Handcuffing the Tax Police: How special interests and their lackeys in Congress operated to make it difficult if not impossible for the IRS to audit corporations and the rich, and to go after law breakers.

Mr. Rossotti’s Customers: Rossotti reorganizes IRS in such a way as to reduce the agency’s ability to conduct audits.

For Want of a Keystroke: How an IRS investigator could not find management support to electronically record the data from one key field on Partnership returns—doing so would have facilitated finding cheats. Also how IRS doesn’t share data on Partnership returns with the States.

Mr. Kellog’s Favorite Loophole: How the 1986 Tax Reform Act allowed rich investors to own tax exempt insurance companies (originally formed to help farmers and rural merchants obtain casualty insurance) and operate them, in a way that an insurer would not, to their benefit.

Mass Market Tax Evasions: How tax evaders use Section 861 of the tax code and other scams to justify their criminality.

Getting Off the Hook: How an IRS investigator goes after tax cheats and loses his job when he gets too close to the donor class.

Profiting Off Taxes: Case study of a particular off shore stock trading scheme. Court overrules a bad court decision(4) on a single loophole but neglects deeper problems. It is still possible to separate legal and economic ownership of capital.

Profits Trump Patriotism: Congress bans corporate HQ moves to Bermuda for corporations but not for their subsidiaries.

Letters to Switzerland: Case studies of off shore trades that take advantage of tax differentials and often use under the radar accounting practices and deal sweeteners, and the tax advantages of moving intellectual property off shore. After some Legal and Financial Firms had problems of their own making, Congress granted them special protection in 1988 by allowing them to form as LLPs. Now they longer any incentive to self police—meaning that they have no disincentive to sell shady Swiss Tax Shelters to unwary investors.

Gimme Shelter: How various tax shelters for the rich operate: wrapping an insurance policy around an investment portfolio, laws in some states establishing trusts in perpetuity, life insurance trusts that legally allow investors to lie about the rates they pay, long term tax deferments for the profits on portfolios worth more than $5M, exchange funds that allow the rich to diversify a single security portfolio tax free, separating legal and economic ownership of stock, and more.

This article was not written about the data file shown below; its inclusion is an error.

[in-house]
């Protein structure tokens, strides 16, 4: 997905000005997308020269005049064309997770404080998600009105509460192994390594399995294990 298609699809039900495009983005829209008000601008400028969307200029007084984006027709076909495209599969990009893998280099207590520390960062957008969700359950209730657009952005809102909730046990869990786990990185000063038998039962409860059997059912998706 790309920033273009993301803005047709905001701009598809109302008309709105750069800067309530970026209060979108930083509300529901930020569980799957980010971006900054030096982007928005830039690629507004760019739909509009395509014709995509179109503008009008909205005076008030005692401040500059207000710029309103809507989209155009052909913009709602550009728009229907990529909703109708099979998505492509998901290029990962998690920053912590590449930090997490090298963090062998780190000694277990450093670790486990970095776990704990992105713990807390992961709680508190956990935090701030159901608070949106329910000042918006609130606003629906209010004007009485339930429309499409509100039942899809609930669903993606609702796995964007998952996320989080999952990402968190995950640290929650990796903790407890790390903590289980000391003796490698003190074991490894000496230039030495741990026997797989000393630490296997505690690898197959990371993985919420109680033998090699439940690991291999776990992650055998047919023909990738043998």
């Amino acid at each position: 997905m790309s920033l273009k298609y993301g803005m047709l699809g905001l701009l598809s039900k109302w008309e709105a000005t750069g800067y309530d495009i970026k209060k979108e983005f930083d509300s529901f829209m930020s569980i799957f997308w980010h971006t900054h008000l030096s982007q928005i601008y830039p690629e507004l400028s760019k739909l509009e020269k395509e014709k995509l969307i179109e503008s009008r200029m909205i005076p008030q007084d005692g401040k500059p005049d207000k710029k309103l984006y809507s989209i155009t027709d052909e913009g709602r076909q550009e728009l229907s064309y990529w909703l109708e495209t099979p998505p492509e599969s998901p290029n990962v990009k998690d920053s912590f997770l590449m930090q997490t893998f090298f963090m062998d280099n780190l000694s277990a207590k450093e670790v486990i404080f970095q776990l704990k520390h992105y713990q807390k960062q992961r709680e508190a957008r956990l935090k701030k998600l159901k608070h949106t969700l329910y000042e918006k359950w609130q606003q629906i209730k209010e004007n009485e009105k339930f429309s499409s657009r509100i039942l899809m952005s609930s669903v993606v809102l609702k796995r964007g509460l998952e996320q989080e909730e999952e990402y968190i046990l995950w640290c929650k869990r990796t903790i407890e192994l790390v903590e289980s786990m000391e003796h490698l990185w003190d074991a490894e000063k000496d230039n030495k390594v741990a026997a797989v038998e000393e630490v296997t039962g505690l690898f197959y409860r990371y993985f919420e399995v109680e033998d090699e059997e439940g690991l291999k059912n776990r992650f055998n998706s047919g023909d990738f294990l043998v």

Only the Rich Deserve a Comfortable Retirement: Describes how corporations: shift from defined benefit to defined contribution pension plans(5),  reduce workers benefits in defined contribution plans, shift risk to employees while protecting executives, pump up executive pension by crediting years of service not worked and by basing pensions on salaries plus bonuses, and avoid taxes by contributing company stock to 401-Ks. Describes how Congress does not enforce rules requiring pensions plans to be run for the benefit of the employees.

1. The first two sub-bullets are based on an analysis of data from the National Income and Products Accounts. (Thomas Pickerty and Emmanueal Saez: NBER working paper #8647 available at the Saez Web site.) The third is from an on-air interview.

2. I worked up the quantitative data from revenue information available at the Congressional Budget Office Web site. I wanted to do a constant dollar analysis but was unable to find a source for the Gross Domestic Product (GDP) index. The observations about the reality of a flat tax are from Johnson’s book. The final sentence in the third sub-bullet is mine.

3. After the largest tax cut in history, Reagan had to raise revenue. He referred to increases to excise taxes (which included the gasoline tax) as “revenue enhancements.”

4. The judge whole ruled in favor of the corporation in this case is famous for having ruled that a defendant received a fair trial in a death penalty case even though his lawyer slept through parts of the murder trial.

5. In addition to lowering costs, corporations can use this as a form of union busting.

12 thoughts on “More Than You Probably Ever Wanted To Know About Taxes

  1. Burning the current tax code and starting over from scratch seems too simplistic a solution…but damned if it wouldn’t be satisfying.

    The only problem would be staging and containment of the huge bonfire.

  2. I think if you burned your taxcode and start from scratch you’d be treating only the symptom,not the cause! Seems to me there are two underlying reasons for the state of your taxsystem:The way your parties are financed and the lobbying system.Both of these allow for too much contact and influence of corporations to the political leadership.
    But thats just my opinion as a european.
    By the way both of these activities are classed as corruption and punishable with prison in most european countries (exception: U.K.).That is not to say that this actlly happens very often,but quite a few politicians have at least lost their jobs and reputations.As an example german ex-chancellor Kohl lost his when it came to light that he accepted money for his party from an oil-company.In the end rich people and large corporations have enough advantages already
    no need to make even easier!

  3. Your observation about the electoral system and lobbying activities are pretty darn accurate. Politicians are beholden to their major campaing contibutors and wind up not looking out for their contributors, not their constituents. The reliance on TV adds and their expense has pushed to where we are today.

    Lobbyists and special interest groups have far to much access. In fact these folks actually draft legislation. Guess who that benefits. The Republicans do so love privatization.

    One of the tax lawyers that Johnson discussed in his book studied the laws of Rusian and of European ‘Socialist’ countries for law weak on principles. He concluded that “The U.S. tax code is the most political law in the world.”

  4. Hey, now, let’s not paint all lobbyists with the same brush.  Fact of the matter is, if you care enough about something to be an activist and go and talk with your representative about it, presto!  you’re a lobbyist.  And because you’re probably talking about a specific topic that’s important to you, hello!  you’re a Special Interest Group.  Do you feel evil yet?